07/19/2024

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On Monday, authorities reported that a 5-year-old Texas boy died after being left in a sweltering car for several hours while the child’s family prepared for his sibling’s birthday party.

Police say a 3-month-old boy died earlier this month in Upper St. Clair, Pennsylvania, after being left in his parents’ car for “several hours. In May, an unresponsive 1-year-old was found in a car outside a daycare center in Memphis, Tenn. The 1-year-old was taken to a local hospital and pronounced dead; the temperature in Memphis that day was 91 degrees.

Hot car deaths typically increase during the summer months, but experts warn they can happen at any time in temperatures that may be lower than people expect.

Dr. Kira Sieplinga, a pediatric resident at Helen DeVos Children’s Hospital in Michigan, told Parents Today, “Heat stroke can occur when it’s as low as 57 degrees outside, and it only takes 10 minutes for a car to warm up by 20 degrees Fahrenheit.” .

“There’s really no safe time to leave a child in a car,” Sieplinga added. “And children warm up three to five times faster than adults.”

Hot car deaths are everywhere
According to the National Safety Council, an average of 38 children have died each year in the United States from hot cars since 1998. In the recent past, however, hot car deaths in the U.S. hit an all-time high.

In 2018 and 2019, 53 children died in hot cars – “an all-time high,” according to Amy Atuso, senior program manager for mobile safety at the National Safety Council. Twenty-five children died from hot cars in 2020 and 23 the following year. Artuso said fewer people commuting to work and daycare during the pandemic may have contributed to the decrease.

In some hot car accidents, parents forget their children are in the car and accidentally leave them inside. In other cases, children climb into the vehicle and become trapped. Then some parents don’t realize that leaving a child in the car even for a few minutes can lead to heat stroke and death. Most parents don’t leave their children in the car because they are bad or negligent, experts say.

“(It’s) usually not malicious. That said, more often than not, people think they’re just running an emergency and don’t realize that children are three to five times more likely to develop heat-related illnesses than adults, and their bodies don’t cool down as quickly as adults do. adults,” Atuso told Parents Today. “These deaths happen in every month of the year. It’s not just a matter of warm weather months.”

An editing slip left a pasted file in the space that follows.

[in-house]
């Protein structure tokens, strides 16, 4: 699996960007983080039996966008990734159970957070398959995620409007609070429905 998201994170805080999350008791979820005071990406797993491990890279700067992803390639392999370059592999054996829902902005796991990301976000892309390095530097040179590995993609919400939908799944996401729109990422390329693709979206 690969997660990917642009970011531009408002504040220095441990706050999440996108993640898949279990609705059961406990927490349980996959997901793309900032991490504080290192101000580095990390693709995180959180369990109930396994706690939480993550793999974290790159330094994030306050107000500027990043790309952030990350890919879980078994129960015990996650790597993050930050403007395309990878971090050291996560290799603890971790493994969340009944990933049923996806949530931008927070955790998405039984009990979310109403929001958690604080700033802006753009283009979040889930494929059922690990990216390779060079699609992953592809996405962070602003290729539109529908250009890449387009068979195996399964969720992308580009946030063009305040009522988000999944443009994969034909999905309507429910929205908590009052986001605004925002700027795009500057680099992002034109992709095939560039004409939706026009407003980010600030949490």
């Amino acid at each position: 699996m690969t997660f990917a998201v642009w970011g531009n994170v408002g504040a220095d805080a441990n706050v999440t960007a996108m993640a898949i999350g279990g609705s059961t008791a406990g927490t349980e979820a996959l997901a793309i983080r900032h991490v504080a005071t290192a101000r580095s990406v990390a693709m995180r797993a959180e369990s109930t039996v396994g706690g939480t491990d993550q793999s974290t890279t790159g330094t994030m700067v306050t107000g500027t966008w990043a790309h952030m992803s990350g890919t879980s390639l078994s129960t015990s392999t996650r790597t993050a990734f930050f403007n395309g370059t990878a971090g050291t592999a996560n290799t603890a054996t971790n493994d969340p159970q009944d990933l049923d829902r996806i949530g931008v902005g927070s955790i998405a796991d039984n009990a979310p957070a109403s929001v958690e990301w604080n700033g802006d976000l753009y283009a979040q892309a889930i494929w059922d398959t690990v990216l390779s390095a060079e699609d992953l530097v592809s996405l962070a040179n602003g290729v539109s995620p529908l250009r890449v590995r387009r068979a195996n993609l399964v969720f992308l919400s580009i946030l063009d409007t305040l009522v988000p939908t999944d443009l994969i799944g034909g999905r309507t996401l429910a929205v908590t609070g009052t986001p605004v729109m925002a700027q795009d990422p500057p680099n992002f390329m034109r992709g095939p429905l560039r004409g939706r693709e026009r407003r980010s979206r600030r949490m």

Even leaving windows open doesn’t help kids, who heat up faster than adults.

“They can’t cope with that change in temperature,” Cipringa said. “The greatest risk of death occurs when a child overheats.”

Related Story: Hot Car Deaths: 7 Tips to Prevent Children from Dying in a Hot Car

She added that while hot car deaths are thought to occur primarily in the South, children die from heat stroke in cars in every state.

“Even for those of us in northern climates, like Michigan, we still have warm days,” Cipringa said. “That greenhouse effect does increase the temperature in the car.”

How to help children in a hot car
What should people do if they find a child in their car?

Experts first recommend trying to find the car’s owner. If the car is in a grocery store or shopping center, people may want to go inside and ask for a bulletin to find the car’s owner. If the car is on the street, people can ask other bystanders if they saw where the owner went.

But if the owner can’t be found, people should call 911 and consider getting into the car – especially if the child is unresponsive, has stopped sweating and has red skin.

“Twenty-one states have unattended child laws, and many more have Good Samaritan laws,” Atuso said. “In this case, we want to encourage people to take action, even if it does mean breaking windows to let children out.”

Cipringa agreed.

“If we see a child in a car unattended, we still have a responsibility,” she said. “You really should tell 911 that this could be an emergency, let them know what’s going on, and then consider getting the child out of the car – especially if they’re not responding.”

After getting a child out of a hot car, help cool them down and take them to a cool or shaded area.

“If you do feel your child is at risk for heat stroke, spray them with cool water or use a cool, wet rag to cool them down and stay with them until help arrives,” Sipringa advises. “Don’t use ice because it puts them at risk for frostbite or injury.”

Children who go to the hospital for heat stroke often need cooler conditions and intravenous fluids to help them rehydrate. Parents should seek help for a child they suspect may have heatstroke if they notice any of the following symptoms, including:
Pretending to be confused

Changes in mental status

Acting lethargic and disoriented

Dizziness and lightheadedness

Complaints of visual changes

Headaches

The National Safety Council offers a free online course that takes about 15 minutes to complete and provides education about hot rodding and children.

“It’s important for everyone to become more familiar with this condition because 100 percent of these deaths are preventable,” Atuso said. “It just raises awareness of what can happen to anyone.”

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